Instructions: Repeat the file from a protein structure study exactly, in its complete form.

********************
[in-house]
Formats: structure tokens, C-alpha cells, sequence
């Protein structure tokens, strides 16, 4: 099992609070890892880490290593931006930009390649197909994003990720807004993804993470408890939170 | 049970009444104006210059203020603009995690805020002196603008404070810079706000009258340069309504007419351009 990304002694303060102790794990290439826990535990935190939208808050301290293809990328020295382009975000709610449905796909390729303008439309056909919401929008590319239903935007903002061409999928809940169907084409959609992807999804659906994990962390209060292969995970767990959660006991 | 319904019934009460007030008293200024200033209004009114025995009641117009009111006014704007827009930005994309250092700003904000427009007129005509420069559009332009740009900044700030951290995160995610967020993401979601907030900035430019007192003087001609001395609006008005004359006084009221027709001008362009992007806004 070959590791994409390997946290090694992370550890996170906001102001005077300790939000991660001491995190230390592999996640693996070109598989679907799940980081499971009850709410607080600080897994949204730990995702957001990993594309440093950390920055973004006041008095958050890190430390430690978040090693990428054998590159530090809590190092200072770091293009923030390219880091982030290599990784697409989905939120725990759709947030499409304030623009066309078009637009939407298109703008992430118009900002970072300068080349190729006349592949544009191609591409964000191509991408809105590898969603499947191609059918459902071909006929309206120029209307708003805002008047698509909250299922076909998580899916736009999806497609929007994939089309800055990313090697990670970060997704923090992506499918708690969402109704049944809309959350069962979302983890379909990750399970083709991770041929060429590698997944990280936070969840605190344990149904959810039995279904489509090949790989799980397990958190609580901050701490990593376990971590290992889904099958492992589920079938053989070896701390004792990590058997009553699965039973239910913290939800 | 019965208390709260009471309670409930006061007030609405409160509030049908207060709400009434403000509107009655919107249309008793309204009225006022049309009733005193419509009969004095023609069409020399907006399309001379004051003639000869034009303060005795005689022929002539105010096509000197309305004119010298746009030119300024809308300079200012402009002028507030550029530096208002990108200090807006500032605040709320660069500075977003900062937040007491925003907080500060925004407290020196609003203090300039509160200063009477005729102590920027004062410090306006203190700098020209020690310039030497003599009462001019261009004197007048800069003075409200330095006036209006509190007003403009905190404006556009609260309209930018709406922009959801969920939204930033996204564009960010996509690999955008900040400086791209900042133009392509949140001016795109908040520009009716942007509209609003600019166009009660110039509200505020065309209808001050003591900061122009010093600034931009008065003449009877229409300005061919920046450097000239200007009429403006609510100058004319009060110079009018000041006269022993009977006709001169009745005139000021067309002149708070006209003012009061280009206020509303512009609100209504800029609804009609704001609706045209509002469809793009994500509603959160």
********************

[in-house]
Formats: structure tokens, C-alpha cells, sequence
């Protein structure tokens, strides 16, 4: 099992609070890892880490290593931006930009390649197909994003990720807004993804993470408890939170 | 049970009444104006210059203020603009995690805020002196603008404070810079706000009258340069309504007419351009 990304002694303060102790794990290439826990535990935190939208808050301290293809990328020295382009975000709610449905796909390729303008439309056909919401929008590319239903935007903002061409999928809940169907084409959609992807999804659906994990962390209060292969995970767990959660006991 | 319904019934009460007030008293200024200033209004009114025995009641117009009111006014704007827009930005994309250092700003904000427009007129005509420069559009332009740009900044700030951290995160995610967020993401979601907030900035430019007192003087001609001395609006008005004359006084009221027709001008362009992007806004 070959590791994409390997946290090694992370550890996170906001102001005077300790939000991660001491995190230390592999996640693996070109598989679907799940980081499971009850709410607080600080897994949204730990995702957001990993594309440093950390920055973004006041008095958050890190430390430690978040090693990428054998590159530090809590190092200072770091293009923030390219880091982030290599990784697409989905939120725990759709947030499409304030623009066309078009637009939407298109703008992430118009900002970072300068080349190729006349592949544009191609591409964000191509991408809105590898969603499947191609059918459902071909006929309206120029209307708003805002008047698509909250299922076909998580899916736009999806497609929007994939089309800055990313090697990670970060997704923090992506499918708690969402109704049944809309959350069962979302983890379909990750399970083709991770041929060429590698997944990280936070969840605190344990149904959810039995279904489509090949790989799980397990958190609580901050701490990593376990971590290992889904099958492992589920079938053989070896701390004792990590058997009553699965039973239910913290939800 | 019965208390709260009471309670409930006061007030609405409160509030049908207060709400009434403000509107009655919107249309008793309204009225006022049309009733005193419509009969004095023609069409020399907006399309001379004051003639000869034009303060005795005689022929002539105010096509000197309305004119010298746009030119300024809308300079200012402009002028507030550029530096208002990108200090807006500032605040709320660069500075977003900062937040007491925003907080500060925004407290020196609003203090300039509160200063009477005729102590920027004062410090306006203190700098020209020690310039030497003599009462001019261009004197007048800069003075409200330095006036209006509190007003403009905190404006556009609260309209930018709406922009959801969920939204930033996204564009960010996509690999955008900040400086791209900042133009392509949140001016795109908040520009009716942007509209609003600019166009009660110039509200505020065309209808001050003591900061122009010093600034931009008065003449009877229409300005061919920046450097000239200007009429403006609510100058004319009060110079009018000041006269022993009977006709001169009745005139000021067309002149708070006209003012009061280009206020509303512009609100209504800029609804009609704001609706045209509002469809793009994500509603959160």